The goal of Good Samaritan legislation is simple: we want to make it easier for Good Samaritans to clean up inactive and abandoned mine sites when a cleanup by the liable party is otherwise very unlikely. This is a pragmatic objective, which recognizes that making the environment cleaner, especially when a Superfund-quality remediation is not possible and not necessary, is better than doing nothing. As is often said, the perfect should not be the enemy of the good.

Because the goal of Good Sam legislation is simple and pragmatic, the means to achieve that goal should be simple and pragmatic, not legalistic or bureaucratic.

So how do we do this? How do we create a permitting process for Good Samaritan mine cleanups that is straightforward yet thorough, simple yet rigorous?

In my experience with water deals, public lands issues, and disputes over natural resources, I have found that the best results are achieved when all stakeholders agree on the scope of a project before the project begins. This consensus-based approach reduces bureaucracy, limits the potential for conflict, and ensures transparency.

I have written this bill based on my experiences with consensus-building. Under my bill, a Good Samaritan applies for a permit from the EPA. It is a technically-based permit application that depends on a sound work plan and achievable results. In order to receive the permit for the project, local, state, and federal authorities must all agree that the overall environmental improvement will be significant, that there is no environmental degradation – at the project or anywhere else – and that the project is technically sound.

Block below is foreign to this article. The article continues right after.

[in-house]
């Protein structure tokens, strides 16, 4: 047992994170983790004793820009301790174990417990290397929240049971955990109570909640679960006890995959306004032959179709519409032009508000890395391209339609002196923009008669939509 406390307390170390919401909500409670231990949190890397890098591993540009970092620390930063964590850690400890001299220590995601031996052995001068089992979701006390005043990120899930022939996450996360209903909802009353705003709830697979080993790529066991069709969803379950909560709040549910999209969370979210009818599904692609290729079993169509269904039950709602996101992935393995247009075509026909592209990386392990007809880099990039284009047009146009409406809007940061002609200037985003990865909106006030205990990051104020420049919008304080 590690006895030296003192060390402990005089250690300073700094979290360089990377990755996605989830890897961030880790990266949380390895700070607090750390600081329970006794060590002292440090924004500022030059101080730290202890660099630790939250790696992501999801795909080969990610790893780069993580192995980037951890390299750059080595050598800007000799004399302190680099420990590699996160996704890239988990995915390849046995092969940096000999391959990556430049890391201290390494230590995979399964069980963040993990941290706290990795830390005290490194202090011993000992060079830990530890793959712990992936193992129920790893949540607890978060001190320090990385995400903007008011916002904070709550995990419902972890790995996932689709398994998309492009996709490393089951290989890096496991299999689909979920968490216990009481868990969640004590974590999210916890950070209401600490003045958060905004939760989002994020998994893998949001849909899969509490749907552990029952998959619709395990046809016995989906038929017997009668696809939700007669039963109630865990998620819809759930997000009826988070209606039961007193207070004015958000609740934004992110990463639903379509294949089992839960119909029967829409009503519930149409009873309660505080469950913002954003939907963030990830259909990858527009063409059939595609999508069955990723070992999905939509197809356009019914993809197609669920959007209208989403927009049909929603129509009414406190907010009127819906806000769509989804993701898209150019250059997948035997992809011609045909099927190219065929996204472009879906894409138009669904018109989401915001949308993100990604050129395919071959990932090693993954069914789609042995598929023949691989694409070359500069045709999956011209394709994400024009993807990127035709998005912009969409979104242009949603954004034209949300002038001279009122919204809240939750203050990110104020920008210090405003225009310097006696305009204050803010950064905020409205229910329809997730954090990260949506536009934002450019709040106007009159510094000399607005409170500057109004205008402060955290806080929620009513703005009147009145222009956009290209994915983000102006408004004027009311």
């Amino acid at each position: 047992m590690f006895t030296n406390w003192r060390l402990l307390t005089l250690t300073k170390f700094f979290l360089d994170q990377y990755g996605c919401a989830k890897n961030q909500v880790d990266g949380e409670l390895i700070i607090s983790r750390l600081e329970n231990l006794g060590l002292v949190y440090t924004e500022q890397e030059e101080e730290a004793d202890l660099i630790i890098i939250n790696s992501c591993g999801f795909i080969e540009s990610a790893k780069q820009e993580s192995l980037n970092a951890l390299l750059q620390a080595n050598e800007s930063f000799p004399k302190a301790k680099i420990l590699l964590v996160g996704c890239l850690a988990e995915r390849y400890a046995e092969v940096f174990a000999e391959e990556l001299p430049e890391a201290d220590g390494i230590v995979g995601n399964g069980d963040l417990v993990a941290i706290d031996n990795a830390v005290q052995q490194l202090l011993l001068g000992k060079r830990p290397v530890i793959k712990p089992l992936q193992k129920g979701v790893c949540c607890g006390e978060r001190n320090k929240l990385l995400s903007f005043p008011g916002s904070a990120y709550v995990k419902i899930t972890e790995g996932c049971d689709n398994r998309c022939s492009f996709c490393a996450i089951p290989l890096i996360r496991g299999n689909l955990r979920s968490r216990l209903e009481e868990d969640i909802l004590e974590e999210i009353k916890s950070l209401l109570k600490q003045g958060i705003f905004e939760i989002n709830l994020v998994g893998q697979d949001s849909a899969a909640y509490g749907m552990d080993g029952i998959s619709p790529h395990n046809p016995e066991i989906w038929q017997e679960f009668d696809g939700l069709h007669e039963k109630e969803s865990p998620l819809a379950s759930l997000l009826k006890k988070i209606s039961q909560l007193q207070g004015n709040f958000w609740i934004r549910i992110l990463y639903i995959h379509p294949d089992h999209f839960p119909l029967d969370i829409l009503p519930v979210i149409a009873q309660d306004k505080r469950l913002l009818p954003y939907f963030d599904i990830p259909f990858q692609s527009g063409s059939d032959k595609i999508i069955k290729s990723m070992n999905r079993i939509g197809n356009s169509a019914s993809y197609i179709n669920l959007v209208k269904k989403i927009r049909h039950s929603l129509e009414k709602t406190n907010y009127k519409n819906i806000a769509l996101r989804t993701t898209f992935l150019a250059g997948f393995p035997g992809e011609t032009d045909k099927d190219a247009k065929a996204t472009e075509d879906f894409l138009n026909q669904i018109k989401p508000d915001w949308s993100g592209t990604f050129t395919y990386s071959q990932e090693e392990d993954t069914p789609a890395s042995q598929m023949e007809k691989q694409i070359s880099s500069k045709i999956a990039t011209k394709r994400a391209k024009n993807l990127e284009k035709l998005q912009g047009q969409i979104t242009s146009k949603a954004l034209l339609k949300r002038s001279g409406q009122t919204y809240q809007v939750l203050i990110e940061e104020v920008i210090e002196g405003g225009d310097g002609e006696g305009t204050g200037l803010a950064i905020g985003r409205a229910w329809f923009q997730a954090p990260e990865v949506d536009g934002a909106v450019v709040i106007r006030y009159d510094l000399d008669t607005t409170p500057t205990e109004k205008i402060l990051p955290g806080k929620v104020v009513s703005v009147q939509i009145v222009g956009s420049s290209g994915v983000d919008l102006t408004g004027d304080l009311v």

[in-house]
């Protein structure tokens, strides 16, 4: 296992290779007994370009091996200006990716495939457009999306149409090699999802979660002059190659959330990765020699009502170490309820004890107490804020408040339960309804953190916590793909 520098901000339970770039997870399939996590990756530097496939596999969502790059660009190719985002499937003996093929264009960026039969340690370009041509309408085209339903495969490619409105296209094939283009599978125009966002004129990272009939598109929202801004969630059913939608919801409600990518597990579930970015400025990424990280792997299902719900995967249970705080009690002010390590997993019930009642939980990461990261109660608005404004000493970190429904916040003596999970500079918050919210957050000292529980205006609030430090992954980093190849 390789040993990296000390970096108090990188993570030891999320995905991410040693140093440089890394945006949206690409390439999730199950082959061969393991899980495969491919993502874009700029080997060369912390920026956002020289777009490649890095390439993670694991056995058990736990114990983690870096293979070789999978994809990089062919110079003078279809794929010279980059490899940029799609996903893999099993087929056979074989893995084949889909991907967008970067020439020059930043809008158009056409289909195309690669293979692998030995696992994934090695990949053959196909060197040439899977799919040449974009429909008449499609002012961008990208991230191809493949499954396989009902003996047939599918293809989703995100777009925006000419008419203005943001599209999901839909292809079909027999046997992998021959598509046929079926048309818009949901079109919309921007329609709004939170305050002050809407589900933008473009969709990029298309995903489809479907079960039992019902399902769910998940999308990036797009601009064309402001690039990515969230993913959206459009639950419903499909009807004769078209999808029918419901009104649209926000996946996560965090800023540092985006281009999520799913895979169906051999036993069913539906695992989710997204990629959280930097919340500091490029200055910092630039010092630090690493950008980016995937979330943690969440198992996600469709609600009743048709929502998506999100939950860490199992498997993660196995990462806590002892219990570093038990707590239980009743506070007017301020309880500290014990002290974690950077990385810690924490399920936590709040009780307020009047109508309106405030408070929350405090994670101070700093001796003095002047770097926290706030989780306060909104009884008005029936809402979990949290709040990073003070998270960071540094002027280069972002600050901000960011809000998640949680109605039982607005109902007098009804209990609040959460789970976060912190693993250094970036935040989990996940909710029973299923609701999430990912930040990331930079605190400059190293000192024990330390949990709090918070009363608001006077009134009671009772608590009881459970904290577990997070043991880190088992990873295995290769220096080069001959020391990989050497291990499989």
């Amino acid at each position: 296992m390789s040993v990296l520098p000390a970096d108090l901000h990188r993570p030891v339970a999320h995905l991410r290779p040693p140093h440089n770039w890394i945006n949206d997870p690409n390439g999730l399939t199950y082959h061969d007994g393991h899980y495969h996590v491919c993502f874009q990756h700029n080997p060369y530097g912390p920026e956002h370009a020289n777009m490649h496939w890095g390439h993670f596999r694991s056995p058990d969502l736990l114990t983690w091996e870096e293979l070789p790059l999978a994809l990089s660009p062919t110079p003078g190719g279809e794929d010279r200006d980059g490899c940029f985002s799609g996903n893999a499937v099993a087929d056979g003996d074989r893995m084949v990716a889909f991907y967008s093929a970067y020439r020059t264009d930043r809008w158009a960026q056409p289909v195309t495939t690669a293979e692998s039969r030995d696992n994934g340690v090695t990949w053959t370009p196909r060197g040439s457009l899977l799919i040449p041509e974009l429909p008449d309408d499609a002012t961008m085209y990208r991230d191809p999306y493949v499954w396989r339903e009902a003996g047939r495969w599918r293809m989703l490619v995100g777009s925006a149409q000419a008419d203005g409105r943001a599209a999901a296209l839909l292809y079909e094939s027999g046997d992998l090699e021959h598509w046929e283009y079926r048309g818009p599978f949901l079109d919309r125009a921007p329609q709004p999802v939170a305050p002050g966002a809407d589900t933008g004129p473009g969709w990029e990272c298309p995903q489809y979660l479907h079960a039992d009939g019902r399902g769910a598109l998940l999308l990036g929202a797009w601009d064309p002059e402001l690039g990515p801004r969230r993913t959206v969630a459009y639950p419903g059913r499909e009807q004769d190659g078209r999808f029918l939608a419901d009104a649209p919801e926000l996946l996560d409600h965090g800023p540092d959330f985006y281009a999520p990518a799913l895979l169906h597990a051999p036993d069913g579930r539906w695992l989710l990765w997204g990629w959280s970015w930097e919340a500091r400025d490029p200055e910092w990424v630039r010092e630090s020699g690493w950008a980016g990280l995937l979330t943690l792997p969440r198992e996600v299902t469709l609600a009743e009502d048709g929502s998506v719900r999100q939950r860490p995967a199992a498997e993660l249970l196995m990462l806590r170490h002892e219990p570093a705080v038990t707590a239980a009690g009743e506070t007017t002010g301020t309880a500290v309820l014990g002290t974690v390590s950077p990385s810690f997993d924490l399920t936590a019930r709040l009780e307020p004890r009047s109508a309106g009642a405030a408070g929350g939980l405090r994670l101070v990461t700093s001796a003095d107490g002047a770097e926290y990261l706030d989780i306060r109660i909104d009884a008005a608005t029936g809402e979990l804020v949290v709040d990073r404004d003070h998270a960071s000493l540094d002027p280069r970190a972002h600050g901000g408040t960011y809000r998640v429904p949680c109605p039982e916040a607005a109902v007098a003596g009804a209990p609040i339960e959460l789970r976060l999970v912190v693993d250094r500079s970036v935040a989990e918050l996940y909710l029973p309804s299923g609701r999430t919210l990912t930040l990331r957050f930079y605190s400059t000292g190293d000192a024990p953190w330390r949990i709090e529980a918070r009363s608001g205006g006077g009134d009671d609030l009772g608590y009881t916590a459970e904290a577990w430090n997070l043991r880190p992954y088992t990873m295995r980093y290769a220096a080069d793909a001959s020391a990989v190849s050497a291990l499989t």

If the state or the local communities whose laws are affected do not agree with the proposed cleanup plan, they simply refuse to sign the permit and the project does not go forward. But if they think the cleanup plan is sound, they determine the scope of liability protection afforded under the permit.

While some bills offer blanket liability protection from environmental laws for all Good Samaritans, my bill provides that the liability protections should be crafted on a case-by-case basis. The local and state governments can create liability protections from their laws, and the EPA can offer limited or extensive liability protection under the Clean Water Act and CERCLA or other relevant statutes. Presumably, each project is unique, so the liability protections afforded under each permit should be designed to fit the project.

The permit process is entirely open to the public at every step of the way. The EPA must give public notice of the permit application, hold a hearing, consider public comment, and make public all records in the permit process.

Only after the public has weighed in and the stakeholders have agreed that the project will result in an overall improvement to the environment, the EPA issues the permit. In the permit, the applicant lays out a clear, concrete list of liability protections as well as the terms and conditions of cleanup that must be satisfied in order to benefit from those protections. That’s it – one permit, issued after extensive public input and the consensus of all stakeholders.

This pragmatic, simple approach not only reduces bureaucracy, but it strikes a careful balance that protects Good Samaritans from liability without creating an end-run around environmental laws.